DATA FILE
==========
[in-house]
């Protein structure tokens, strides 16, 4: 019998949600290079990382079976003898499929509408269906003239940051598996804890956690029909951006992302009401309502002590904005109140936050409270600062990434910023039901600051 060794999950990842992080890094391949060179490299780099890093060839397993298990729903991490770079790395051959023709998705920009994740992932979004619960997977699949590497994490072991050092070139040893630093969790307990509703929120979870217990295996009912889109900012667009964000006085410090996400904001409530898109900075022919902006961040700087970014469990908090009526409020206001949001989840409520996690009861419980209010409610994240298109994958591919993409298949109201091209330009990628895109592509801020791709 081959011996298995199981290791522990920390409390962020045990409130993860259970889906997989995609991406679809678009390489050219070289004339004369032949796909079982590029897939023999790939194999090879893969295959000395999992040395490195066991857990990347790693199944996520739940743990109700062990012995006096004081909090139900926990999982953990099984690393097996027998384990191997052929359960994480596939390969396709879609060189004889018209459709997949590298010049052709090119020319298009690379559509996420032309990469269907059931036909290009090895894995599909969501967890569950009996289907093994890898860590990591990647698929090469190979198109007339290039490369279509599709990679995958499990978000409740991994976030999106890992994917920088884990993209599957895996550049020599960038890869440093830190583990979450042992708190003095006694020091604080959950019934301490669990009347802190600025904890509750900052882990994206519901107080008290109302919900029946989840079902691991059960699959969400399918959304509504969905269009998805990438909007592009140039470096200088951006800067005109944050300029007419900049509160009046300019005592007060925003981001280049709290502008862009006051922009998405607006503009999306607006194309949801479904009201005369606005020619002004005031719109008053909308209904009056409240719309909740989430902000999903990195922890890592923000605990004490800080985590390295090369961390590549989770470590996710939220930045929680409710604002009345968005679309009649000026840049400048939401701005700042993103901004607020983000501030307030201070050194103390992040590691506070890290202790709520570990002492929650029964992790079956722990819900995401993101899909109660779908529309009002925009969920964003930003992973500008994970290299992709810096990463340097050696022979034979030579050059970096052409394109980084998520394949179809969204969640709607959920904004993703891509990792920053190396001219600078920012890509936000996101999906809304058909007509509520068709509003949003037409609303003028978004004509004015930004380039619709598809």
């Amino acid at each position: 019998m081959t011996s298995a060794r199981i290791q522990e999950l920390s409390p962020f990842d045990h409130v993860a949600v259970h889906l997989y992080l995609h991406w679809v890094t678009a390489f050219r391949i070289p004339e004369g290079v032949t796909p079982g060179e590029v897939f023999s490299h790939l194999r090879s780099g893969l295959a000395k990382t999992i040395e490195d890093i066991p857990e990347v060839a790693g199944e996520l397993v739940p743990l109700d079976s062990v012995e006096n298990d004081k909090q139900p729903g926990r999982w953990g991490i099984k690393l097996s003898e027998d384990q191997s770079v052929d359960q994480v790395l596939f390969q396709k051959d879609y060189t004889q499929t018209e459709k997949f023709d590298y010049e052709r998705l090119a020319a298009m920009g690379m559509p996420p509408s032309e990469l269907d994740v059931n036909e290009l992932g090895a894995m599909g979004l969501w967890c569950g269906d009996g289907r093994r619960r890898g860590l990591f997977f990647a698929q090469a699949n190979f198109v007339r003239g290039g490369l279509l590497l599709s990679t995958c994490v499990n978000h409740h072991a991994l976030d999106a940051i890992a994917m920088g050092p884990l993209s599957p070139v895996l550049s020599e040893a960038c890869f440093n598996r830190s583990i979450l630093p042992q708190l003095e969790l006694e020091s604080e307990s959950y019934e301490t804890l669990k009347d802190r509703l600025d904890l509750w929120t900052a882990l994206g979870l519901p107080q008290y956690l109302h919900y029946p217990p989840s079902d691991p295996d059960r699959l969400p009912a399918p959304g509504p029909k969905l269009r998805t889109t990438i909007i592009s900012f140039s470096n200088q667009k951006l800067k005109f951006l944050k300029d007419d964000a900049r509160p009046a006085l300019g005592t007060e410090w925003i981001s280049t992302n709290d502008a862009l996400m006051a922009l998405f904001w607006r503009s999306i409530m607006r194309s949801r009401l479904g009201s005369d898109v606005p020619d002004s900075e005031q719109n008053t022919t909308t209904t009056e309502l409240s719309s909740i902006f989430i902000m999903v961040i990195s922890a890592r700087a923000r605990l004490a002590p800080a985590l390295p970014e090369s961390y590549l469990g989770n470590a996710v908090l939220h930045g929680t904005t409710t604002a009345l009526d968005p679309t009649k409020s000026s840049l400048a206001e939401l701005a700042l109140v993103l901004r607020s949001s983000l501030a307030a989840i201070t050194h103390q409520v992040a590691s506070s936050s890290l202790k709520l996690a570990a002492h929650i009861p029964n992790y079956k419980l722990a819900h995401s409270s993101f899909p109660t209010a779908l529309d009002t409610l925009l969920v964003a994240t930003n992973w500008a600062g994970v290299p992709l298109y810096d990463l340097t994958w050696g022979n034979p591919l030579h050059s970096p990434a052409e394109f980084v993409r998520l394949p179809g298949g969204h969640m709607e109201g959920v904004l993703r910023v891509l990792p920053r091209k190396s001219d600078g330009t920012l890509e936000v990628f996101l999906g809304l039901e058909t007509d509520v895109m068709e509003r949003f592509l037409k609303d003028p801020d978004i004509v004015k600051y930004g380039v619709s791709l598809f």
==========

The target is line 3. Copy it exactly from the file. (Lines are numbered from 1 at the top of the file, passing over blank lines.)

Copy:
């Amino acid at each position: 019998m081959t011996s298995a060794r199981i290791q522990e999950l920390s409390p962020f990842d045990h409130v993860a949600v259970h889906l997989y992080l995609h991406w679809v890094t678009a390489f050219r391949i070289p004339e004369g290079v032949t796909p079982g060179e590029v897939f023999s490299h790939l194999r090879s780099g893969l295959a000395k990382t999992i040395e490195d890093i066991p857990e990347v060839a790693g199944e996520l397993v739940p743990l109700d079976s062990v012995e006096n298990d004081k909090q139900p729903g926990r999982w953990g991490i099984k690393l097996s003898e027998d384990q191997s770079v052929d359960q994480v790395l596939f390969q396709k051959d879609y060189t004889q499929t018209e459709k997949f023709d590298y010049e052709r998705l090119a020319a298009m920009g690379m559509p996420p509408s032309e990469l269907d994740v059931n036909e290009l992932g090895a894995m599909g979004l969501w967890c569950g269906d009996g289907r093994r619960r890898g860590l990591f997977f990647a698929q090469a699949n190979f198109v007339r003239g290039g490369l279509l590497l599709s990679t995958c994490v499990n978000h409740h072991a991994l976030d999106a940051i890992a994917m920088g050092p884990l993209s599957p070139v895996l550049s020599e040893a960038c890869f440093n598996r830190s583990i979450l630093p042992q708190l003095e969790l006694e020091s604080e307990s959950y019934e301490t804890l669990k009347d802190r509703l600025d904890l509750w929120t900052a882990l994206g979870l519901p107080q008290y956690l109302h919900y029946p217990p989840s079902d691991p295996d059960r699959l969400p009912a399918p959304g509504p029909k969905l269009r998805t889109t990438i909007i592009s900012f140039s470096n200088q667009k951006l800067k005109f951006l944050k300029d007419d964000a900049r509160p009046a006085l300019g005592t007060e410090w925003i981001s280049t992302n709290d502008a862009l996400m006051a922009l998405f904001w607006r503009s999306i409530m607006r194309s949801r009401l479904g009201s005369d898109v606005p020619d002004s900075e005031q719109n008053t022919t909308t209904t009056e309502l409240s719309s909740i902006f989430i902000m999903v961040i990195s922890a890592r700087a923000r605990l004490a002590p800080a985590l390295p970014e090369s961390y590549l469990g989770n470590a996710v908090l939220h930045g929680t904005t409710t604002a009345l009526d968005p679309t009649k409020s000026s840049l400048a206001e939401l701005a700042l109140v993103l901004r607020s949001s983000l501030a307030a989840i201070t050194h103390q409520v992040a590691s506070s936050s890290l202790k709520l996690a570990a002492h929650i009861p029964n992790y079956k419980l722990a819900h995401s409270s993101f899909p109660t209010a779908l529309d009002t409610l925009l969920v964003a994240t930003n992973w500008a600062g994970v290299p992709l298109y810096d990463l340097t994958w050696g022979n034979p591919l030579h050059s970096p990434a052409e394109f980084v993409r998520l394949p179809g298949g969204h969640m709607e109201g959920v904004l993703r910023v891509l990792p920053r091209k190396s001219d600078g330009t920012l890509e936000v990628f996101l999906g809304l039901e058909t007509d509520v895109m068709e509003r949003f592509l037409k609303d003028p801020d978004i004509v004015k600051y930004g380039v619709s791709l598809f």